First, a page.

Previous studies in education have inspected the relations between students’ autonomous versus controlled motivation and relevant outcomes. In most of those studies a global index of self-determined motivation was created. The purpose of this article was to examine (a) how the different types of motivation proposed by Self-Determination Theory combine into distinct profiles as identified by cluster analysis and (b) the links between those profiles and objective criteria of achievement. In Study 1, motivation toward physical education was assessed at the beginning of a 10-week gymnastics teaching cycle, and performance was assessed at the end of the cycle among a sample of high school students (N =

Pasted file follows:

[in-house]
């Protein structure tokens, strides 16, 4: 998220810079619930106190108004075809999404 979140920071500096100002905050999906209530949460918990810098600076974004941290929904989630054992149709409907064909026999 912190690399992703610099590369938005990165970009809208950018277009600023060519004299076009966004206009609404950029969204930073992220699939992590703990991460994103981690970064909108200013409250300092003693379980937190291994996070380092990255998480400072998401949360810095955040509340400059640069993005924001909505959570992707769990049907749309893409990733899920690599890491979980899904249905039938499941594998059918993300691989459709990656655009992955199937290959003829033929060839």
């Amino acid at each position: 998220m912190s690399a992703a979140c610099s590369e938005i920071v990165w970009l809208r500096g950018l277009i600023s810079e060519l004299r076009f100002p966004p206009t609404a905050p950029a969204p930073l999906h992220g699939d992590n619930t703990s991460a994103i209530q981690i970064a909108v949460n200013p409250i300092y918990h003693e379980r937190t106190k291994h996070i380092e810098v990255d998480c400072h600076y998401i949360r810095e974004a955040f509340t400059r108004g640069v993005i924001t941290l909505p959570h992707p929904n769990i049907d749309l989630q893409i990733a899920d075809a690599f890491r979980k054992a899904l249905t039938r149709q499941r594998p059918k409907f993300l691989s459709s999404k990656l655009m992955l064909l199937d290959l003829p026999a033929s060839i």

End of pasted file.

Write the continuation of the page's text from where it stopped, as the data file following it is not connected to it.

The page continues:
210). Study 2 (N = 215) extended Study 1 by controlling students’ initial performance, measuring the effort they exerted and recording their grades. Cluster analyses revealed three motivational profiles: self-determined, non-self-determined, and moderate levels of both types of motivation. Path analysis showed that the self-determined profile was related to the highest achievement. The results are discussed in terms of their implications for the assessment of students’ motivation and the consequences of motivational profiles for educational outcomes.
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